Ball movement was a focal point for the Kentucky offense after a miserable offensive output against Missouri on Saturday.
Following the loss against Mizzou, Kentucky coach John Calipari said he is looking for someone to share the ball to improve offensive efficiency.
“I try to find five guys that can pass it to each other. That’s all I was looking for.”
So how did the Wildcats do passing to one another in a huge matchup Tuesday against 15th ranked Tennessee?
Calipari is generous with the assist count for his Wildcats.
“If you throw it ahead and someone else throws it to somebody else for an assist, I’m giving you an assist, too,” he said. “There’s a hundred ways now to get an assist. But to get an assist, you must start by passing the ball.”
Did Calipari’s extra emphasis on passing improve UK’s offensive performance?
I examined ball movement to assess any change in playing style. I tracked passes during Kentucky’s offensive possessions against Tennessee once the Wildcats passed halfcourt.
In other words, I didn’t count passes when the rebounder passed it to the point guard in the backcourt. I didn’t count points scored on offensive rebounds, putbacks, transition buckets, or free throws from fouls prior to Kentucky setting up in a halfcourt set.
I didn’t count Kevin Knox’s slam dunk on the baseline out of bounds play early in the second half. I only counted passes during halfcourt offensive possessions to determine Kentucky’s effectiveness depending on ball movement and passing.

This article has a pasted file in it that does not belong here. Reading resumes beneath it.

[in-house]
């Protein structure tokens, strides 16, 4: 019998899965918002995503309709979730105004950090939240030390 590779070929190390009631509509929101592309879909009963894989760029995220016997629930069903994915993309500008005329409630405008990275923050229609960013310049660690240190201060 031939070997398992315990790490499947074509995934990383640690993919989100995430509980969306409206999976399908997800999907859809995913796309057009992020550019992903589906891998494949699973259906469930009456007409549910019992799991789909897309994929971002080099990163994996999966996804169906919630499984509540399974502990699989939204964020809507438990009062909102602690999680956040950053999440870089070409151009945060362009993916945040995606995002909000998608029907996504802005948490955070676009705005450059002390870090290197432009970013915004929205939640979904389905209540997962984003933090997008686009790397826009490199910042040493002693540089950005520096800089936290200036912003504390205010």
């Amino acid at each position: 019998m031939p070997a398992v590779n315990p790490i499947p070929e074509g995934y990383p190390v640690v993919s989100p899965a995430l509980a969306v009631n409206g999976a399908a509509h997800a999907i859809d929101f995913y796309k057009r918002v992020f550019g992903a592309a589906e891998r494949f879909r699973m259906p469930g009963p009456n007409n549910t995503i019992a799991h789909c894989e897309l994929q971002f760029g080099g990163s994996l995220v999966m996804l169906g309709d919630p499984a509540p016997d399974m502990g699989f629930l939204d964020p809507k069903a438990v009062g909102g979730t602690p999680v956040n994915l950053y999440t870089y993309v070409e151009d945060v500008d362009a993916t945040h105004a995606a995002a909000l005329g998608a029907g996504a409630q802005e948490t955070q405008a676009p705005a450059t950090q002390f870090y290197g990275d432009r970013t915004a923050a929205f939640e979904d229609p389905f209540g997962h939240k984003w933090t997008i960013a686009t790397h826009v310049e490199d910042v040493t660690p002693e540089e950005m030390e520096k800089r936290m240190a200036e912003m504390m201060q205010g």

Kentucky was inefficient overall in halfcourt sets, but the Wildcats were most efficient when they passed at least six times in an offensive possession. UK scored 0.92 points per possession when it passed six or more times. However, we are dealing with an incredibly small sample size because Kentucky passed the ball over six times on just 12 possessions all night.
Following the Missouri game, Cal said the offense was too reliant on Shai Gilgeous-Alexander.
“We need Shai to do some of the stuff he’s doing, but he took 16 shots. He needs to take about 10 shots. You had your two point guards take 27 shots.”
On Tuesday, Gilgeous-Alexander and Quade Green combined for 20 shots.
Kentucky again relied on Gilgeous-Alexander against the Vols, often allowing the point guard to keep the ball in pick and roll situations to try to create any offense at all.
As a result of the emphasis on one on one ball, the Wildcats passed less than twice on over 50 percent of their halfcourt possessions. Kentucky passed less than five times on almost 80 percent of their possessions, resulting in 0.74 points per possession. This level of distribution can’t be what Calipari had in mind.
As good as Gilgeous-Alexander is, and he has been phenomenal this season, he can’t carry this team by himself through March. Kentucky has to get more ball movement on offense because the team has become stagnant and offensive production has struggled.
If the Wildcats are going to come together, they aren’t going to do it solely on Gilgeous-Alexander isolations. Kentucky is 6-5 in conference play, and if that is going to improve, the Wildcats are going to need to move the ball like their coach is asking.